New Year Celebrated In India
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What Are The Different Types Of New Year Celebrated In India?

As the current year gets ready to give way to a brand new year, there is joy, happiness, excitement, and festive spirit all around. If you are planning to fly abroad to celebrate this day, STOP! Think about your own beautiful country and the different ways New Year is celebrated. Why travel abroad when you have not yet explored your own country?

Different Types of New Year Celebrated In India

India is a vast and highly diverse country celebrating this momentous day differently. This is the perfect time to bid adieu to the old year and ring in the new one with positive energy and enthusiasm. If you wish to celebrate this day differently, know more about the divergent ways New Year is celebrated in India. Plan a trip to any of these destinations and enjoy festivities unique to these places. 

  • Gudi Padwa. Marathi New Year
  • Ugadi. Telugu New Year
  • Puthandu. Tamil New Year
  • Baisakhi. Punjabi New Year
  • Bohag Bihu. Assamese New Year
  • Bestu Varas. Gujarati New Year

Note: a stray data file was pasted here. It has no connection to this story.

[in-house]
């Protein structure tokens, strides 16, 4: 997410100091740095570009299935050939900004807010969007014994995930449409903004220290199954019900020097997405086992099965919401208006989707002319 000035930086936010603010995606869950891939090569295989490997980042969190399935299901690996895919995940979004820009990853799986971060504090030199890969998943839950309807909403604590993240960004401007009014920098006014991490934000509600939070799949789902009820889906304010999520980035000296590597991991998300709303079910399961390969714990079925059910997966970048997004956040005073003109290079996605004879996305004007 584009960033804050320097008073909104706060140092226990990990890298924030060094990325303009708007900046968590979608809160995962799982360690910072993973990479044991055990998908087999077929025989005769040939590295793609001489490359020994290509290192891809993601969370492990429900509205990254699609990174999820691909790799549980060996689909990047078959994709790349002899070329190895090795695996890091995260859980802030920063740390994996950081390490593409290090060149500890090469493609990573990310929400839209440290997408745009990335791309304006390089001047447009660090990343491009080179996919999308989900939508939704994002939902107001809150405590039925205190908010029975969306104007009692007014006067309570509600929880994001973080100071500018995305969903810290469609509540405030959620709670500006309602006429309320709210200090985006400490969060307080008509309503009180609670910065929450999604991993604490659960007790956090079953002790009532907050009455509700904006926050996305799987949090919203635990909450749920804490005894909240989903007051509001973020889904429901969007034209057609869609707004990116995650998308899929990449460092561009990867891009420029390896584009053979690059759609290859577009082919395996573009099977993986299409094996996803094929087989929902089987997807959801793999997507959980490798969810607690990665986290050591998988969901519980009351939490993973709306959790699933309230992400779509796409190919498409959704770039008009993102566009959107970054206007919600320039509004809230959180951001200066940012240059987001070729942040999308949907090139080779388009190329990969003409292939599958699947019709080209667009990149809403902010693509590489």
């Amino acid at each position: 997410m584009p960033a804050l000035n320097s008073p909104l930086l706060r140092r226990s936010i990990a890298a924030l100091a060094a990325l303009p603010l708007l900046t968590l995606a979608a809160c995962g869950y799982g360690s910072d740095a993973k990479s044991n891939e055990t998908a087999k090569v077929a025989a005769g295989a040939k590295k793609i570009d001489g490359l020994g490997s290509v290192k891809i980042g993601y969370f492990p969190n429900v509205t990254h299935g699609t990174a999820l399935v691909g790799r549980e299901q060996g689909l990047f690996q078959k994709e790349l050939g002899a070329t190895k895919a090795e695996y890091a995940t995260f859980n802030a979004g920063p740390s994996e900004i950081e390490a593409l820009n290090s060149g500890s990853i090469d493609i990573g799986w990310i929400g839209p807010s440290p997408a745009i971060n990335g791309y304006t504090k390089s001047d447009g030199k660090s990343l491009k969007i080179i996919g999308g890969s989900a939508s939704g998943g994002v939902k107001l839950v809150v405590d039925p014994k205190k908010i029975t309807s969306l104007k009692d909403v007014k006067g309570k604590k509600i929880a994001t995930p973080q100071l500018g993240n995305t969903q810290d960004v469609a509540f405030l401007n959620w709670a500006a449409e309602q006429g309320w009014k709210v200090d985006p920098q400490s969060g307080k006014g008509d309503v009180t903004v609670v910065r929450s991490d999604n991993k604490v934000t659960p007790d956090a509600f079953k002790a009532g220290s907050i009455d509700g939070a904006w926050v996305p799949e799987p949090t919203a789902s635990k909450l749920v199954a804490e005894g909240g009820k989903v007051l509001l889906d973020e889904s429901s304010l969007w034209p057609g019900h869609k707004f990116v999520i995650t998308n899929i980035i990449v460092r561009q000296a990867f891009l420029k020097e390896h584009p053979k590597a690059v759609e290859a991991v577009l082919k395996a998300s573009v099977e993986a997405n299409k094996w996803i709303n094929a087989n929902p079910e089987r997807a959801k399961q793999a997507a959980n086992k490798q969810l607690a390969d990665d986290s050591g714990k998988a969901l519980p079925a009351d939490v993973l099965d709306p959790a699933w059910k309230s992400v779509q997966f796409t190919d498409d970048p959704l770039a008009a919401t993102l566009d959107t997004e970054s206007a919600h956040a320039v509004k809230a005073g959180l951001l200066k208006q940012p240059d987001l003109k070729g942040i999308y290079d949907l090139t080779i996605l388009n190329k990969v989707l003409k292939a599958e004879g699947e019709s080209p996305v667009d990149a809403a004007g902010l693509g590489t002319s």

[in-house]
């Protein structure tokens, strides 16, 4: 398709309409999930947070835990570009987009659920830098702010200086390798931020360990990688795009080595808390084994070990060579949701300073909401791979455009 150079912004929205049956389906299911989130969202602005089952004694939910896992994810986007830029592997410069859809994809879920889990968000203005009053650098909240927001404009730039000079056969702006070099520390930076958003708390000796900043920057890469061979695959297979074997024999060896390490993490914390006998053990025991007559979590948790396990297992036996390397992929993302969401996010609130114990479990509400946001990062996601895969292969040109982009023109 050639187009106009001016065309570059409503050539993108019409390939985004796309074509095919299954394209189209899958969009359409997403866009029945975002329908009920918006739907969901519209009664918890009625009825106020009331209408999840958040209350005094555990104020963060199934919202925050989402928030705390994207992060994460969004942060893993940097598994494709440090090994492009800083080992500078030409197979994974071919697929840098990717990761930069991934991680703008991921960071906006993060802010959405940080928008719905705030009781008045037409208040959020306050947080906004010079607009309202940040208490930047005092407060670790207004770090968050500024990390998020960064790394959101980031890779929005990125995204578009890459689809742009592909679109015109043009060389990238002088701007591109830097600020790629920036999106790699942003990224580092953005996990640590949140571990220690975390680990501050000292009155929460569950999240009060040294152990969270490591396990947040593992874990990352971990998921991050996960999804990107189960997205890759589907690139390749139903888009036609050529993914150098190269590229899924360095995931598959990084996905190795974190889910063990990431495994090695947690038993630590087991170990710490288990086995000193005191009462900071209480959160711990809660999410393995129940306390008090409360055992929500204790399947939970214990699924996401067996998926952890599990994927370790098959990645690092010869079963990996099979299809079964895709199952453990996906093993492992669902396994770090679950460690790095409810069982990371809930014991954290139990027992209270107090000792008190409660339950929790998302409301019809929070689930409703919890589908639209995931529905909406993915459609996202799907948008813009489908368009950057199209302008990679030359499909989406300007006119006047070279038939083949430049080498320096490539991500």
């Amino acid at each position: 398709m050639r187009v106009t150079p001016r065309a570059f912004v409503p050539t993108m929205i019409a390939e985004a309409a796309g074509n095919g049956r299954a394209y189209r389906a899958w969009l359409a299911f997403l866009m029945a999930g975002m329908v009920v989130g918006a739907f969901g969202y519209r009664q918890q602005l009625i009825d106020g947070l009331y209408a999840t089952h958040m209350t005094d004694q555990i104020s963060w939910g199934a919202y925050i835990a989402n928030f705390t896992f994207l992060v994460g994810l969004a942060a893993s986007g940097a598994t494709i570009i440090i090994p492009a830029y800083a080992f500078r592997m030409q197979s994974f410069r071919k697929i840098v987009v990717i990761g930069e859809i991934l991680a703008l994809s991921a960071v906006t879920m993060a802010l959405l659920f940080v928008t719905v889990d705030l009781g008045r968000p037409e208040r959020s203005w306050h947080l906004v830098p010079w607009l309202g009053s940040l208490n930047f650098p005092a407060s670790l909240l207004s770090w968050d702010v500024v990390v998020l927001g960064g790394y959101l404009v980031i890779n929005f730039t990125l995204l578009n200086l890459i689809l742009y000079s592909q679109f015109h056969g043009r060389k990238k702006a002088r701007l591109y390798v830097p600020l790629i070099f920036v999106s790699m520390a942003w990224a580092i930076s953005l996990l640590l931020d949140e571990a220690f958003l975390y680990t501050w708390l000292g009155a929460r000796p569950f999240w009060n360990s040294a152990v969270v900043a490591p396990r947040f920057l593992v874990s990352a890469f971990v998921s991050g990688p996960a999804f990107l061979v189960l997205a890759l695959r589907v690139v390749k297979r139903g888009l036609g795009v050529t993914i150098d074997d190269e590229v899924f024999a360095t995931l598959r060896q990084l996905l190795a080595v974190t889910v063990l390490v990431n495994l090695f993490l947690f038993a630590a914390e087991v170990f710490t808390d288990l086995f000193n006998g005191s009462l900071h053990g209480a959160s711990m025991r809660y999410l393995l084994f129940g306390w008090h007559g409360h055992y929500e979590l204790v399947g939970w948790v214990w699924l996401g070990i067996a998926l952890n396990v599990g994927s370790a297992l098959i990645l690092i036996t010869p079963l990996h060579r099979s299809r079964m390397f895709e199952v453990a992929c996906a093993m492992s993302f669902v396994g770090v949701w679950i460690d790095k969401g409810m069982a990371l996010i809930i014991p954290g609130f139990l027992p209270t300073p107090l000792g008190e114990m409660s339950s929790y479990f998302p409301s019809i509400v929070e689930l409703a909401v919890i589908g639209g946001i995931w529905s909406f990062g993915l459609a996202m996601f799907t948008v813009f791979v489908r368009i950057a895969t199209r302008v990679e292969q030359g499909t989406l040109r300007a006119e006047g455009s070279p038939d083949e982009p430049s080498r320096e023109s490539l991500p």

• Pohela Boishakh. Bengali New Year
  • Vishu. Malayalam New Year

Ugadi – Telugu New Year

Ugadi – Telugu New Year

Ugadi refers to the starting of age, celebrated in Karnataka and Andhra Pradesh comes in the month of March-April, the date may vary as per the Hindu Calendar. It is the beginning of Chaitra month as people wear new clothes on this day and visit relatives, and it’s the beginning of the Hindu lunisolar calendar. Sweets and pachidi (sweet syrup) are prepared with raw mangoes, and neem leaves are offered while having a Ugadi meal.

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Gudi Padwa- Marathi New Year

Gudi Padwa- Marathi New Year
Gudi Padwa- Marathi New Year

It generally takes place on the same day as Ugadi and is celebrated by hoisting the green and yellow flags. It is also known by the name Gudi. This day refers to the victory of the Chhatrapati Shivaji Maharaj over the enemies, along with the celebration of Shalivahan’s victory.

Baisakhi- Punjabi’s new year

Baisakhi- Punjabi’s new year
Baisakhi- Punjabi’s new year

It is also termed the Punjab harvest festival, generally on the 13th or 14th of April. The Sikhs celebrate it as it denotes the Khalsa establishment by Guru Gobind Singh. People celebrate this festival by dancing to traditional music.

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Puthandu- Tamil New Year